Arts & Entertainment News

Street Food Festival to Highlight Progress and Potential of Walnut Hills

The Cincinnati Street Festival is celebrating its second year in Walnut Hills as the neighborhood looks towards its future. The festival will highlight the neighborhoods past success at converting McMillan to a two-way street and its future plans to renovate the old Firehouse building.

1391627_499302080165916_699884893_nOne year ago city officials and community leaders stood at the intersection of McMillian Street and Park Avenue in Walnut Hills to celebrate an effort that was decades in the making, the conversion of McMillan and William Howard Taft from one way streets to two way streets. That same day, Walnut Hills also celebrated its first Street Food Festival along Gilbert Avenue. One year later, the festival has now moved to McMillan Avenue, this time to celebrate past achievements and future possibilities.

“The two-way conversion of McMillan allows us to move the festival to this location. It’s a neighborhood street again,” Kevin Wright, Executive Director of the Walnut Hills Redevelopment Foundation (WHRF) told UrbanCincy.

Food trucks and street carts provide popular dining options all over the country. While regarded early on as a trend, it seems now that these tough but successful business models are working hard and are here to stay. Cincinnati’s growing food truck fleet has been offering high quality eats across many of the Greater Cincinnati Area’s neighborhoods, providing everything from pizza and burgers to gelato and cookies.

Cincinnati food trucks are a sought after addition to any local event and many Cincinnatians have come to appreciate when a few of the area’s food trucks come together to serve the City Flea, the downtown or OTR lunch rush, the late night bar crowd, area breweries and many local festivals. This Saturday, however, the food trucks themselves will take center stage at the second Cincinnati Street Food Festival in Walnut Hills.

The Cincinnati Street Food Festival will be the largest gathering of food trucks in the area, with 17 food trucks and street vendors lining McMillan Street between Hemlock and Chatham. Hosted by the WHRF, this free event will also have live music from local bands, beer from Mt. Carmel Brewing Company, and fun for the whole family.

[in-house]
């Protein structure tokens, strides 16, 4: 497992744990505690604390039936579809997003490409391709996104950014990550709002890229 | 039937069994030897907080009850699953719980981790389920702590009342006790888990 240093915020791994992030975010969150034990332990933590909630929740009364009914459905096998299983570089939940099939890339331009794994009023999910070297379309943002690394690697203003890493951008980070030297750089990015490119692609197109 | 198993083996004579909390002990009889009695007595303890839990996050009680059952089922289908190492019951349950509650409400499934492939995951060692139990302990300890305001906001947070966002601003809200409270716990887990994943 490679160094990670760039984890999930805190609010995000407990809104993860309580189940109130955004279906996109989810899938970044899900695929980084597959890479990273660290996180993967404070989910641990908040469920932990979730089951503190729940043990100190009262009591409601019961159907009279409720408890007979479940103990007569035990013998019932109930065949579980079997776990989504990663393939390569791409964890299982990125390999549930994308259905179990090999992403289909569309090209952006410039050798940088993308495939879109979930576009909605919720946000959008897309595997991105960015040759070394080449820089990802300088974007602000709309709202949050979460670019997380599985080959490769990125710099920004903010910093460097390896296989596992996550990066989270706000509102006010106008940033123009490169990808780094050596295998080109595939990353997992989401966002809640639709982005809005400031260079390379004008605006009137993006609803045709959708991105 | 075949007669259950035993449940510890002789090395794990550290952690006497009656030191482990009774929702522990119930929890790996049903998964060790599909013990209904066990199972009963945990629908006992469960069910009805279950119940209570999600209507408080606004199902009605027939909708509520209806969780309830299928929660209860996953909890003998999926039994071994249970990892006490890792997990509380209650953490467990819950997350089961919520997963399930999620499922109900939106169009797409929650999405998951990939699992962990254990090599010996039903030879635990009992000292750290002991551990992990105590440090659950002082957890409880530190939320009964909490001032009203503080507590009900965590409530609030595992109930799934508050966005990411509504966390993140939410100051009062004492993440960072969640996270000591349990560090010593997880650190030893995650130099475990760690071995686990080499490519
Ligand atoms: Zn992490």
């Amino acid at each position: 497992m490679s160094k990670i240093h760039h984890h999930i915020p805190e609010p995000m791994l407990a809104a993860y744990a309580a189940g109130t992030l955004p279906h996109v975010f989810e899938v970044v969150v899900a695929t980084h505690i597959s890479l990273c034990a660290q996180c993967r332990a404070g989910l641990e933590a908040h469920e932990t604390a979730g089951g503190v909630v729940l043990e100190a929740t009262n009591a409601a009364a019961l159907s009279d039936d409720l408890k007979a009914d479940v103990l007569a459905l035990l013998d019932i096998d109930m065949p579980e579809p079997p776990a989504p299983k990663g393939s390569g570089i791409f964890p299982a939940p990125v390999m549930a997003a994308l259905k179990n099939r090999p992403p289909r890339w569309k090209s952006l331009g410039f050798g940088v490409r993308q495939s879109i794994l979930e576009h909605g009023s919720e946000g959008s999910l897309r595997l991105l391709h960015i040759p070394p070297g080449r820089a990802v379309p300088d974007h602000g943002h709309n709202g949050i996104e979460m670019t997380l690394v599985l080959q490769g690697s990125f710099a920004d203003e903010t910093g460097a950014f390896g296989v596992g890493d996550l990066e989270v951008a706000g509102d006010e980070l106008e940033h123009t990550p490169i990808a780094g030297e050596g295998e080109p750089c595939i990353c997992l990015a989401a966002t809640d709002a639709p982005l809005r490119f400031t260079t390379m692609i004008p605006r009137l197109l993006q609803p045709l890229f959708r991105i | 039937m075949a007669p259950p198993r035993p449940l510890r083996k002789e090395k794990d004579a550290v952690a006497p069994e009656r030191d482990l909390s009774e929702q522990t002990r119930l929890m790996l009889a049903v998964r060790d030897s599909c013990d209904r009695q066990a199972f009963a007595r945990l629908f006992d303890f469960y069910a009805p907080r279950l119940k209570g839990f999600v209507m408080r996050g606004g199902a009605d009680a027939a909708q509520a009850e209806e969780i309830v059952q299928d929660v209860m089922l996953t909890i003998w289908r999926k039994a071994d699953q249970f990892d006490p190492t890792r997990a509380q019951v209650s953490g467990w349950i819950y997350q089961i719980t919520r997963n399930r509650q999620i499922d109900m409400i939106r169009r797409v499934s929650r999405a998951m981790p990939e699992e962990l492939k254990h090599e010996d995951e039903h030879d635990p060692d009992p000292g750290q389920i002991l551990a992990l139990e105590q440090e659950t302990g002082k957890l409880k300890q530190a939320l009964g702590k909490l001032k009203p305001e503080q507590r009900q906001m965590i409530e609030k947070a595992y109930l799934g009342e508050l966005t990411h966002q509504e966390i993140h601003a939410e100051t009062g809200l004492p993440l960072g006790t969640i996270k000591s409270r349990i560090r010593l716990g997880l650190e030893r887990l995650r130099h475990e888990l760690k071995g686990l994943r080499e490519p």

The Street Food Festival is just one piece of the WHRF’s focused efforts on the McMillan Street corridor. These efforts include events like the Five Points Beirgarten, strategic property acquisition, demolition, and stabilization as well as transportation and development initiatives like form-based code and last years two-way conversions of McMillan and Taft. Additionally, there are greater plans in the works with the successful stabilization of the Firehouse and the adjoining building completed earlier this year.

“This is the beginning of Phase One of the redevelopment of Peeble’s Corner. Over the next 12-18 months you will begin to see a focus by the WHRF in the Copelen to Gilbert section of McMillan.” Wright told UrbanCincy, “This small stretch will be our first real place making opportunity.”

Construction is slated to begin this week with completion of the buildings by February. Wright stated he has heard rumors of interest from one of the many food truck vendors in opening a brick and mortar store in one of the rehabbed buildings but no final plans have been disclosed regarding which one it will be.

The festival will give people a chance to appreciate Cincinnati’s many diverse food trucks, meet-up with friends and neighbors, rediscover one of Cincinnati’s historic neighborhoods and check out some of the initial changes happening in the area.

For a full list of the available food, beer and entertainment offerings, visit

Or, if you really can’t wait, visit the Cincinnati Food Truck Association to find where your favorite food trucks are located on a day to day basis.

By John Yung

John joined UrbanCincy in 2011 and immediately established himself as a key member of the UrbanCincy team. A native of Chicago, transplanted to Lebanon, Ohio in his teenage years, John currently resides in Cincinnati’s historic Mt Auburn neighborhood. John earned a Masters of Community Planning degree from the University of Cincinnati in 2013.